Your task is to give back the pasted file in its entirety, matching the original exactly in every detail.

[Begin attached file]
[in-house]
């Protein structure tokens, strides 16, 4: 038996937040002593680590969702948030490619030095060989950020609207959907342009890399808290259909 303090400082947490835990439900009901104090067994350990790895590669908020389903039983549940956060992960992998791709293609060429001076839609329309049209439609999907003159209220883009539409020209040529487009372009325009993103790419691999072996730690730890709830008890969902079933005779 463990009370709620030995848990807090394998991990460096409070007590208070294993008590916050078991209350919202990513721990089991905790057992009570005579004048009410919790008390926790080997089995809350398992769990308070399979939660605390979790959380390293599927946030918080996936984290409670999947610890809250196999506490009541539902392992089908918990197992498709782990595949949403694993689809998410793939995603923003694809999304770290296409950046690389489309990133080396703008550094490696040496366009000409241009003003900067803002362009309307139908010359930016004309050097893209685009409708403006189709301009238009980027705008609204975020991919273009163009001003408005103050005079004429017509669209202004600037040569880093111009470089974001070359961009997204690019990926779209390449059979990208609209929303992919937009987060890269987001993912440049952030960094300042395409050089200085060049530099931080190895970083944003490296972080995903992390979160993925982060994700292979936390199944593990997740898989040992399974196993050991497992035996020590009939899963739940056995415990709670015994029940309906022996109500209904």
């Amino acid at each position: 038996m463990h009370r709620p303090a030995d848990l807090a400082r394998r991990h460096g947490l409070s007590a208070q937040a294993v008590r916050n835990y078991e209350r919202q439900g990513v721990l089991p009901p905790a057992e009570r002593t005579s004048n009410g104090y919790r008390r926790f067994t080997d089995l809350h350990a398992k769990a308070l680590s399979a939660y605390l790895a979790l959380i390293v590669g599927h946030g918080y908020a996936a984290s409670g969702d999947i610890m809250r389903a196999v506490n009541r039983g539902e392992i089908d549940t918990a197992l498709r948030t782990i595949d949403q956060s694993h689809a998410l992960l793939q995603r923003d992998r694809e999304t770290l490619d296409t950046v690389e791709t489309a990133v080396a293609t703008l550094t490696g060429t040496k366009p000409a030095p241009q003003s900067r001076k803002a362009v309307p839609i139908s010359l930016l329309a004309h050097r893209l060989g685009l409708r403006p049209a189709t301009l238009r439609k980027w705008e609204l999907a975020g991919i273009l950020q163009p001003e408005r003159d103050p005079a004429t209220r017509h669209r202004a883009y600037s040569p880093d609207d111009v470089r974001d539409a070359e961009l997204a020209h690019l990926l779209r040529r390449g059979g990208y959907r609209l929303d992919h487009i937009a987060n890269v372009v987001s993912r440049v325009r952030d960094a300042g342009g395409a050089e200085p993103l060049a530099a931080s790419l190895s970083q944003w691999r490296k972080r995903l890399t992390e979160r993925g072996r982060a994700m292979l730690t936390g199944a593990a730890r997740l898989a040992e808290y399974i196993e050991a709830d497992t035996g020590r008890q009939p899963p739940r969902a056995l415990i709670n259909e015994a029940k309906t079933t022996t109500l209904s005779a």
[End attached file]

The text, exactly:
[in-house]
């Protein structure tokens, strides 16, 4: 038996937040002593680590969702948030490619030095060989950020609207959907342009890399808290259909 303090400082947490835990439900009901104090067994350990790895590669908020389903039983549940956060992960992998791709293609060429001076839609329309049209439609999907003159209220883009539409020209040529487009372009325009993103790419691999072996730690730890709830008890969902079933005779 463990009370709620030995848990807090394998991990460096409070007590208070294993008590916050078991209350919202990513721990089991905790057992009570005579004048009410919790008390926790080997089995809350398992769990308070399979939660605390979790959380390293599927946030918080996936984290409670999947610890809250196999506490009541539902392992089908918990197992498709782990595949949403694993689809998410793939995603923003694809999304770290296409950046690389489309990133080396703008550094490696040496366009000409241009003003900067803002362009309307139908010359930016004309050097893209685009409708403006189709301009238009980027705008609204975020991919273009163009001003408005103050005079004429017509669209202004600037040569880093111009470089974001070359961009997204690019990926779209390449059979990208609209929303992919937009987060890269987001993912440049952030960094300042395409050089200085060049530099931080190895970083944003490296972080995903992390979160993925982060994700292979936390199944593990997740898989040992399974196993050991497992035996020590009939899963739940056995415990709670015994029940309906022996109500209904």
């Amino acid at each position: 038996m463990h009370r709620p303090a030995d848990l807090a400082r394998r991990h460096g947490l409070s007590a208070q937040a294993v008590r916050n835990y078991e209350r919202q439900g990513v721990l089991p009901p905790a057992e009570r002593t005579s004048n009410g104090y919790r008390r926790f067994t080997d089995l809350h350990a398992k769990a308070l680590s399979a939660y605390l790895a979790l959380i390293v590669g599927h946030g918080y908020a996936a984290s409670g969702d999947i610890m809250r389903a196999v506490n009541r039983g539902e392992i089908d549940t918990a197992l498709r948030t782990i595949d949403q956060s694993h689809a998410l992960l793939q995603r923003d992998r694809e999304t770290l490619d296409t950046v690389e791709t489309a990133v080396a293609t703008l550094t490696g060429t040496k366009p000409a030095p241009q003003s900067r001076k803002a362009v309307p839609i139908s010359l930016l329309a004309h050097r893209l060989g685009l409708r403006p049209a189709t301009l238009r439609k980027w705008e609204l999907a975020g991919i273009l950020q163009p001003e408005r003159d103050p005079a004429t209220r017509h669209r202004a883009y600037s040569p880093d609207d111009v470089r974001d539409a070359e961009l997204a020209h690019l990926l779209r040529r390449g059979g990208y959907r609209l929303d992919h487009i937009a987060n890269v372009v987001s993912r440049v325009r952030d960094a300042g342009g395409a050089e200085p993103l060049a530099a931080s790419l190895s970083q944003w691999r490296k972080r995903l890399t992390e979160r993925g072996r982060a994700m292979l730690t936390g199944a593990a730890r997740l898989a040992e808290y399974i196993e050991a709830d497992t035996g020590r008890q009939p899963p739940r969902a056995l415990i709670n259909e015994a029940k309906t079933t022996t109500l209904s005779a």